Is dancing a sport?


Gwen Patterson, Staff Writer

Photo credit: Jenna Pewarchie

Ballet, contemporary, modern, tap, hip hop, and jazz. All of these types and styles of dance are different yet all allude to the same question. Is dance a sport?

Some studios are competitively focused, meaning that they regularly go and travel to competitions. Competition studios teach hip hop, jazz, tap, contemporary. Noncompetition studios focus on ballet. If ballet studios do compete, they go to YAGP, Youth American Grand Prix, one of the biggest ballet competitions in the United States. 

Although, the definition of a sport is “an activity involving physical exertion and skill in which an individual or team competes against another or others for entertainment.” According to Lexico, by technical definition dance isn’t a sport unless you compete. 

Also, many professional dancers pursue a degree in art.  It is a creative art form because you are making a story or just a fun show with only your body and face. Dancers don’t need words or lines to tell what the story is, just like an abstract painting making you piece it together and put your own twist on.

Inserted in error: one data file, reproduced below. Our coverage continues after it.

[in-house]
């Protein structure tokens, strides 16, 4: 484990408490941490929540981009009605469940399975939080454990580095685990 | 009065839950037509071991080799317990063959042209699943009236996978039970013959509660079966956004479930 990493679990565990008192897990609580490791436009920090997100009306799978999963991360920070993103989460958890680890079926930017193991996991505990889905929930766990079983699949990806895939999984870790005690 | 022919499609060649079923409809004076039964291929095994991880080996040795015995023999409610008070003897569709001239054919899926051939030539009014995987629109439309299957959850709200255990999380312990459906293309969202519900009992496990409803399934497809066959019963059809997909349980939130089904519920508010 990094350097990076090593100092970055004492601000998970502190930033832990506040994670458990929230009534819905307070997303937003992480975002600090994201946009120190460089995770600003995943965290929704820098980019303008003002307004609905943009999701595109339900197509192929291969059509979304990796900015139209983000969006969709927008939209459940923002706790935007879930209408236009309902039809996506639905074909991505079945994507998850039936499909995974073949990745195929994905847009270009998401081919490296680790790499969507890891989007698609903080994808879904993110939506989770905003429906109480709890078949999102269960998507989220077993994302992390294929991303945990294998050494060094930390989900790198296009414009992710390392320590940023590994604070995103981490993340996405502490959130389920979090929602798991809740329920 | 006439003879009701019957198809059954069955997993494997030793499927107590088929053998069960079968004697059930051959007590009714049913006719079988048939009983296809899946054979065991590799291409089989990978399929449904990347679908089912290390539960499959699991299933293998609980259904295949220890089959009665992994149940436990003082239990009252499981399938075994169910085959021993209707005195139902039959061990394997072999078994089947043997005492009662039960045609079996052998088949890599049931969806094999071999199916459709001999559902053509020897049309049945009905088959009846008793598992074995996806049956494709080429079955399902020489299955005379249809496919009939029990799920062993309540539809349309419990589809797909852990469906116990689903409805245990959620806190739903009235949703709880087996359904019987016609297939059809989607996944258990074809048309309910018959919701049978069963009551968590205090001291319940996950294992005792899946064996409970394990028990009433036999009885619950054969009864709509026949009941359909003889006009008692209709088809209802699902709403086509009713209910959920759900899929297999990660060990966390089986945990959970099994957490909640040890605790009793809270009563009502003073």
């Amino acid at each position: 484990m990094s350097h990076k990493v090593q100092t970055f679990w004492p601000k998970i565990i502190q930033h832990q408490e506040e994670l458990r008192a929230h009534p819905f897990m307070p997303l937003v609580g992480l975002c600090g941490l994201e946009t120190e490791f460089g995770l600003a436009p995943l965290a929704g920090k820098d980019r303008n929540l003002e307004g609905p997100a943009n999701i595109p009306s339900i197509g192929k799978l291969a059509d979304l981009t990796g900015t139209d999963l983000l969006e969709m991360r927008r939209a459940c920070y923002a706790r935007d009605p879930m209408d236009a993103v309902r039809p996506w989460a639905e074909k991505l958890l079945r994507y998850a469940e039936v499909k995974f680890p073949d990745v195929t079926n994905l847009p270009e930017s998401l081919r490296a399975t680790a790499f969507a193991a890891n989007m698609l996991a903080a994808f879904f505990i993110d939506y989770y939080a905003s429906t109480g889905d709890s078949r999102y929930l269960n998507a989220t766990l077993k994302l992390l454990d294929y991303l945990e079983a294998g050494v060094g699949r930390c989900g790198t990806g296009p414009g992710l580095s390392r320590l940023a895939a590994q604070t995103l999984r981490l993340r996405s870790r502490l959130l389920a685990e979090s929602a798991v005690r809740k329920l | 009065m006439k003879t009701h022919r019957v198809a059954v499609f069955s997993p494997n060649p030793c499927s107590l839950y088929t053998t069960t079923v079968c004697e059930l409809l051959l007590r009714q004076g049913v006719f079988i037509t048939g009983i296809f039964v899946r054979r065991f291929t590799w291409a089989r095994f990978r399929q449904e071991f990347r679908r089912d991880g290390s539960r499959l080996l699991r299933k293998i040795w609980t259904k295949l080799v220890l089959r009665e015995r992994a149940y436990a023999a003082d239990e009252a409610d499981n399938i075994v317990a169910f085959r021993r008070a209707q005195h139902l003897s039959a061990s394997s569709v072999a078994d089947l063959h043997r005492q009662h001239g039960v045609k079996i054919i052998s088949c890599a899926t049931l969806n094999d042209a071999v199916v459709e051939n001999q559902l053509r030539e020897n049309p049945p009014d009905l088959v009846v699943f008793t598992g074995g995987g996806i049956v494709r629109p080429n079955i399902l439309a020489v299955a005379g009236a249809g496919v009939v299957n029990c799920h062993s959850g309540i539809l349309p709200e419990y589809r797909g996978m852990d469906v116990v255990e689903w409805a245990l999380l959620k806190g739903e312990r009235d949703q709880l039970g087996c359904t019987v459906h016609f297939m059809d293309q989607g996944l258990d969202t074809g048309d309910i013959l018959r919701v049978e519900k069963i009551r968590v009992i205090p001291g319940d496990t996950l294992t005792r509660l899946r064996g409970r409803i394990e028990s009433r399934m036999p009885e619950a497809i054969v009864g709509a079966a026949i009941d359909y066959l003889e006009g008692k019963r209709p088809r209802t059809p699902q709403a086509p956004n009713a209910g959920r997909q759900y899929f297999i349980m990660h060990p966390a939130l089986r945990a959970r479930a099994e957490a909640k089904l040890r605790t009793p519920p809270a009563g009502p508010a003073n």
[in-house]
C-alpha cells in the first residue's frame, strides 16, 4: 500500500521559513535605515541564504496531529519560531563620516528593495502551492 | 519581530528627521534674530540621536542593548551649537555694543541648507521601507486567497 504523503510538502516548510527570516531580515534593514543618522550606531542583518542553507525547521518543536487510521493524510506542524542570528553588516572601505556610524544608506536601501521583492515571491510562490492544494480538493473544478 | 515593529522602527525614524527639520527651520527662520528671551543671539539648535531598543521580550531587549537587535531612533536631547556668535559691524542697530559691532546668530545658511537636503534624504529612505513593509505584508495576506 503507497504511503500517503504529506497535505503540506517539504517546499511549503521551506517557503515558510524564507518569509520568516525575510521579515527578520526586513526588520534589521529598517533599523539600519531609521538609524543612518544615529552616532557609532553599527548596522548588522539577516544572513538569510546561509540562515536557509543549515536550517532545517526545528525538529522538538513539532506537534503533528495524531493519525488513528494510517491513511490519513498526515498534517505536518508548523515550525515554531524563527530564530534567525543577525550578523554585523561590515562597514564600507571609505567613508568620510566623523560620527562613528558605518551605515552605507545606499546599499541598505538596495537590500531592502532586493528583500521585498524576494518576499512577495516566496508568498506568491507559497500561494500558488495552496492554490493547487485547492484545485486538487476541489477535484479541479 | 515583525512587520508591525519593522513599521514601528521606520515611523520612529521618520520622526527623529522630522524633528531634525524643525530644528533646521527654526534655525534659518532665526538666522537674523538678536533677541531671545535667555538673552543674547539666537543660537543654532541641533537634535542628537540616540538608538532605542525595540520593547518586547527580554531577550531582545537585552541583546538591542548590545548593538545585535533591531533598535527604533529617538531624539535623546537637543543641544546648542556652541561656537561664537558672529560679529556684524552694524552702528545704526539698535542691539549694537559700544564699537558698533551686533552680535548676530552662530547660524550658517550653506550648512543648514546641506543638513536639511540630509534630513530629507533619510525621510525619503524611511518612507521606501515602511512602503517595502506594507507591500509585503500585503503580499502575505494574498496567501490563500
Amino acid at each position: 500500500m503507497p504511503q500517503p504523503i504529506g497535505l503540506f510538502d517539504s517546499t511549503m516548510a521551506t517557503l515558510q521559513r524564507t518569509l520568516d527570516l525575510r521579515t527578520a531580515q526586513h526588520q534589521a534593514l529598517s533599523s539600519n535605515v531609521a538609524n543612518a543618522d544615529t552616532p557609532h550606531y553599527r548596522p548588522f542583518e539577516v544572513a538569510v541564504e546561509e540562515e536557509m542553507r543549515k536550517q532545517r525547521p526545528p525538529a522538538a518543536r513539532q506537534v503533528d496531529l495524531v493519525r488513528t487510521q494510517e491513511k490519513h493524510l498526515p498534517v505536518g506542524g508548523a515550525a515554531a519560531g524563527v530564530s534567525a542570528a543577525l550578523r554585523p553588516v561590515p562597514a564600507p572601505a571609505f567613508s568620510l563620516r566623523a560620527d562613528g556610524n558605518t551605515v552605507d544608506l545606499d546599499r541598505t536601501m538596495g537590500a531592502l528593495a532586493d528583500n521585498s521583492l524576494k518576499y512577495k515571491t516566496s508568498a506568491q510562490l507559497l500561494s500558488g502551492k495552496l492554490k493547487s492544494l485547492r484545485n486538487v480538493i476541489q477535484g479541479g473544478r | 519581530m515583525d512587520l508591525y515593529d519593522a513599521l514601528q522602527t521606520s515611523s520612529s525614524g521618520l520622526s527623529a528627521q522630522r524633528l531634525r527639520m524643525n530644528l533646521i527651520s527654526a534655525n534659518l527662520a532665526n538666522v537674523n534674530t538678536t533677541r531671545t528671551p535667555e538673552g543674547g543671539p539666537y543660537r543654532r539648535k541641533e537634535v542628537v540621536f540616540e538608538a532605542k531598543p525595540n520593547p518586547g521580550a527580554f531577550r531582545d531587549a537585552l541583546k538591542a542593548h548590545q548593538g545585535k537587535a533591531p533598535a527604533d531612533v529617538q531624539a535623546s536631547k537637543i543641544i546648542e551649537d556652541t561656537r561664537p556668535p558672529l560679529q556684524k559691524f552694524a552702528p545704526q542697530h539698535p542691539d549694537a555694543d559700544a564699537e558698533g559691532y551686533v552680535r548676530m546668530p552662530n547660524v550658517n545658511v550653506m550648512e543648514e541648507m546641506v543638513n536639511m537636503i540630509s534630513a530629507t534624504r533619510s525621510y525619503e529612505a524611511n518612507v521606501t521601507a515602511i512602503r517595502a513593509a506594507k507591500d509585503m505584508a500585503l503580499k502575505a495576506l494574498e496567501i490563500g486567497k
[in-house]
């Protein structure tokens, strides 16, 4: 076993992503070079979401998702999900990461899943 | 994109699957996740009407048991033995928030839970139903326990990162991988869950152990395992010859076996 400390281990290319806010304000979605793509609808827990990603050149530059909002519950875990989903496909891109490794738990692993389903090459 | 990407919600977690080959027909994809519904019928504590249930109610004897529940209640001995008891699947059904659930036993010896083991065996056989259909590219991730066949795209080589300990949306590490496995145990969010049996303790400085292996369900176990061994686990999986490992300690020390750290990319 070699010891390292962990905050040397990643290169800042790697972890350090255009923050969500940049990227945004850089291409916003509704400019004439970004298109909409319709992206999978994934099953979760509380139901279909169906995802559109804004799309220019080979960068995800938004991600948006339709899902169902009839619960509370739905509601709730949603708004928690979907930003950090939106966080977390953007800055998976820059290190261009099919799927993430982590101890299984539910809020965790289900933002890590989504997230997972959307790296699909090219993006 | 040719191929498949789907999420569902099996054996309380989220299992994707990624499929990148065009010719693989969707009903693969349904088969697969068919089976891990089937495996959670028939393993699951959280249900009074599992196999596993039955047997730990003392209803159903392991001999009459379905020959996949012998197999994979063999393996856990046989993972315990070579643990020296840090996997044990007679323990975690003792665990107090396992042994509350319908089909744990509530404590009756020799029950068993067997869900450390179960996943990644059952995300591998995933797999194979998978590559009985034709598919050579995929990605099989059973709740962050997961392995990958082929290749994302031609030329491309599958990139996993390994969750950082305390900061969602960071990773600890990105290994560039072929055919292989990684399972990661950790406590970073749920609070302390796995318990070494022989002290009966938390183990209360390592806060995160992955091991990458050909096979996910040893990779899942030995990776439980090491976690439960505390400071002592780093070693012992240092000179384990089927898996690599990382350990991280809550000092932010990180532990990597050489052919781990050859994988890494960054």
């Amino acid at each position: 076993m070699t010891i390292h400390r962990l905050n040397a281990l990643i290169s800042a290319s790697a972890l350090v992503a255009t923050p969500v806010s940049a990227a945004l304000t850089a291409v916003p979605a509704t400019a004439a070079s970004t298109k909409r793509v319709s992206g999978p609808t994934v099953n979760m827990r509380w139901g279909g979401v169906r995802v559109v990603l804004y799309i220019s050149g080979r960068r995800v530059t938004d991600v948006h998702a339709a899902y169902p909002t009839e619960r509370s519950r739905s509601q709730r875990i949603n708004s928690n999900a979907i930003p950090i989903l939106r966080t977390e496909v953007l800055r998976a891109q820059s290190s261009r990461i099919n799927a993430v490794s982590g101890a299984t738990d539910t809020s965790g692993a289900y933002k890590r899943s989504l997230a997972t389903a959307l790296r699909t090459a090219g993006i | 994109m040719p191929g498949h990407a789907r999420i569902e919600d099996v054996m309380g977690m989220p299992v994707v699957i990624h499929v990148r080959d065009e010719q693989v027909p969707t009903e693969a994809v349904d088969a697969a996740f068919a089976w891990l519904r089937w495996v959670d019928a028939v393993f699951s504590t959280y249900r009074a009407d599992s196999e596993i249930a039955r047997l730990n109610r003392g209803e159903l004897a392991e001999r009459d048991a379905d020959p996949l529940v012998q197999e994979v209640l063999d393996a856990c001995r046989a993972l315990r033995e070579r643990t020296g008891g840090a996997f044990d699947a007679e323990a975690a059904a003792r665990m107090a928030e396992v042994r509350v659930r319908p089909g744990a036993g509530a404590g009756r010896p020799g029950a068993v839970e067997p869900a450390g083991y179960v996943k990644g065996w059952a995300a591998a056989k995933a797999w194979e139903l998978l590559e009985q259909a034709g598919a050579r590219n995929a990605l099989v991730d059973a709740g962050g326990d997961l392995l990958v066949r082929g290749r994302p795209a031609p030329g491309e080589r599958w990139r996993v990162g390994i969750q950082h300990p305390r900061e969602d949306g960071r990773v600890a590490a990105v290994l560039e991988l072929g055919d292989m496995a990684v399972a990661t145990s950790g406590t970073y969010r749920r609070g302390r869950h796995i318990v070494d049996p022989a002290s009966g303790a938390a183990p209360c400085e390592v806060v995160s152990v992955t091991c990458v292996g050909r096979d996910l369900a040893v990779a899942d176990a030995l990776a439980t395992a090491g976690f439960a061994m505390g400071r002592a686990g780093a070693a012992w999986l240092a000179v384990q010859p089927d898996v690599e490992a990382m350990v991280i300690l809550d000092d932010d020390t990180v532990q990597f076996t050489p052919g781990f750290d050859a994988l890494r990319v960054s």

While it may not be a sport, it is a challenging physical activity that needs hours of dedication. If you are dedicated then you will practice at least 10 hours a week. The amount of time could vary if you are performing in a show. Usually, you are working towards a larger goal of performing multiple shows that are normally an hour to three hours long. Which is why some people may believe that it is a sport.

Competitive dance has rigorous competitions that are up to 10 hours long. You compete and dance in your age group then can win awards in the category that you performed in. Then your dance studio can win overall awards. 

Throughout the years I have been dancing, I believe that dance is less of a sport and more of an art.